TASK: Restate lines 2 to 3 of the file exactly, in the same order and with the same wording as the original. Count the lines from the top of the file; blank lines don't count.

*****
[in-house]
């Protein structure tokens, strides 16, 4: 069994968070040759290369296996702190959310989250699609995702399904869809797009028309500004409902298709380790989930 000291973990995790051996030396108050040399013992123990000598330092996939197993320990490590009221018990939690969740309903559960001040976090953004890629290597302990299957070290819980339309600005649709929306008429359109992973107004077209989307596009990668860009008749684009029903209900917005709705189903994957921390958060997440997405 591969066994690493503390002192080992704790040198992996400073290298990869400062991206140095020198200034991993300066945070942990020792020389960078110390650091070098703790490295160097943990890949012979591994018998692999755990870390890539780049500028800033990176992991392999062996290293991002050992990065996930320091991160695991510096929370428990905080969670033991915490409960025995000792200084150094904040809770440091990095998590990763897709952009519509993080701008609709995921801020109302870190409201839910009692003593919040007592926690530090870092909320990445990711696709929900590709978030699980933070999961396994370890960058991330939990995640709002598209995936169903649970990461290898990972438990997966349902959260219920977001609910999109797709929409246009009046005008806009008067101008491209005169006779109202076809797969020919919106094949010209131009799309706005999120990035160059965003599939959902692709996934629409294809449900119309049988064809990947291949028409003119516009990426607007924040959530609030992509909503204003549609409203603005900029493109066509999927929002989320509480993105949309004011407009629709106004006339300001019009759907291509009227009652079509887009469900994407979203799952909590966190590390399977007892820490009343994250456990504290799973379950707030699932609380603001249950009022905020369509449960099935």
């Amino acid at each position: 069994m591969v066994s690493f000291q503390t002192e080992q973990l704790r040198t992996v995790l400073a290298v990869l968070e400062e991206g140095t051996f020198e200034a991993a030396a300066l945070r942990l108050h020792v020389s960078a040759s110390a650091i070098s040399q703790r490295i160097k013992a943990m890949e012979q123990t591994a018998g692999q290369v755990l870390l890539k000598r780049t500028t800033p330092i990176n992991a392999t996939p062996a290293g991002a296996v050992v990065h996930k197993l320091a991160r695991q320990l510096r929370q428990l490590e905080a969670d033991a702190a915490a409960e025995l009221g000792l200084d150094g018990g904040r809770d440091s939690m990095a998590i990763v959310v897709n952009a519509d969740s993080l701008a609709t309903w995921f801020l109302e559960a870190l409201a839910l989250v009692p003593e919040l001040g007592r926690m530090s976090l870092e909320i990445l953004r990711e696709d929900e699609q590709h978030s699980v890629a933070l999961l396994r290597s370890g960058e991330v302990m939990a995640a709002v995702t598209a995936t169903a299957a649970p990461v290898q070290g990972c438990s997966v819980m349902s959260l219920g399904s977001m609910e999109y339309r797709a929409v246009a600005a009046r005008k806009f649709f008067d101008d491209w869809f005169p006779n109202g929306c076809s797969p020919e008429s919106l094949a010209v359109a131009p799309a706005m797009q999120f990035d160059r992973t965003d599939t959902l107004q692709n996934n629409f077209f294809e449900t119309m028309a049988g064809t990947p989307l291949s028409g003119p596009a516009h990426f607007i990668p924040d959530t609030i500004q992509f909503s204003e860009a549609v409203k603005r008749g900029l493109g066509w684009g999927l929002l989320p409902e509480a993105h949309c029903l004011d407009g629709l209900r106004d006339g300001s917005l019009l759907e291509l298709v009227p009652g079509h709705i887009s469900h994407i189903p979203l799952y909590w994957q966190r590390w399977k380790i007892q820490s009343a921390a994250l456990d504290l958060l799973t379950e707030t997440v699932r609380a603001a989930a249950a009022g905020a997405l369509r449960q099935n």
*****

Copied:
């Protein structure tokens, strides 16, 4: 069994968070040759290369296996702190959310989250699609995702399904869809797009028309500004409902298709380790989930 000291973990995790051996030396108050040399013992123990000598330092996939197993320990490590009221018990939690969740309903559960001040976090953004890629290597302990299957070290819980339309600005649709929306008429359109992973107004077209989307596009990668860009008749684009029903209900917005709705189903994957921390958060997440997405 591969066994690493503390002192080992704790040198992996400073290298990869400062991206140095020198200034991993300066945070942990020792020389960078110390650091070098703790490295160097943990890949012979591994018998692999755990870390890539780049500028800033990176992991392999062996290293991002050992990065996930320091991160695991510096929370428990905080969670033991915490409960025995000792200084150094904040809770440091990095998590990763897709952009519509993080701008609709995921801020109302870190409201839910009692003593919040007592926690530090870092909320990445990711696709929900590709978030699980933070999961396994370890960058991330939990995640709002598209995936169903649970990461290898990972438990997966349902959260219920977001609910999109797709929409246009009046005008806009008067101008491209005169006779109202076809797969020919919106094949010209131009799309706005999120990035160059965003599939959902692709996934629409294809449900119309049988064809990947291949028409003119516009990426607007924040959530609030992509909503204003549609409203603005900029493109066509999927929002989320509480993105949309004011407009629709106004006339300001019009759907291509009227009652079509887009469900994407979203799952909590966190590390399977007892820490009343994250456990504290799973379950707030699932609380603001249950009022905020369509449960099935």
């Amino acid at each position: 069994m591969v066994s690493f000291q503390t002192e080992q973990l704790r040198t992996v995790l400073a290298v990869l968070e400062e991206g140095t051996f020198e200034a991993a030396a300066l945070r942990l108050h020792v020389s960078a040759s110390a650091i070098s040399q703790r490295i160097k013992a943990m890949e012979q123990t591994a018998g692999q290369v755990l870390l890539k000598r780049t500028t800033p330092i990176n992991a392999t996939p062996a290293g991002a296996v050992v990065h996930k197993l320091a991160r695991q320990l510096r929370q428990l490590e905080a969670d033991a702190a915490a409960e025995l009221g000792l200084d150094g018990g904040r809770d440091s939690m990095a998590i990763v959310v897709n952009a519509d969740s993080l701008a609709t309903w995921f801020l109302e559960a870190l409201a839910l989250v009692p003593e919040l001040g007592r926690m530090s976090l870092e909320i990445l953004r990711e696709d929900e699609q590709h978030s699980v890629a933070l999961l396994r290597s370890g960058e991330v302990m939990a995640a709002v995702t598209a995936t169903a299957a649970p990461v290898q070290g990972c438990s997966v819980m349902s959260l219920g399904s977001m609910e999109y339309r797709a929409v246009a600005a009046r005008k806009f649709f008067d101008d491209w869809f005169p006779n109202g929306c076809s797969p020919e008429s919106l094949a010209v359109a131009p799309a706005m797009q999120f990035d160059r992973t965003d599939t959902l107004q692709n996934n629409f077209f294809e449900t119309m028309a049988g064809t990947p989307l291949s028409g003119p596009a516009h990426f607007i990668p924040d959530t609030i500004q992509f909503s204003e860009a549609v409203k603005r008749g900029l493109g066509w684009g999927l929002l989320p409902e509480a993105h949309c029903l004011d407009g629709l209900r106004d006339g300001s917005l019009l759907e291509l298709v009227p009652g079509h709705i887009s469900h994407i189903p979203l799952y909590w994957q966190r590390w399977k380790i007892q820490s009343a921390a994250l456990d504290l958060l799973t379950e707030t997440v699932r609380a603001a989930a249950a009022g905020a997405l369509r449960q099935n």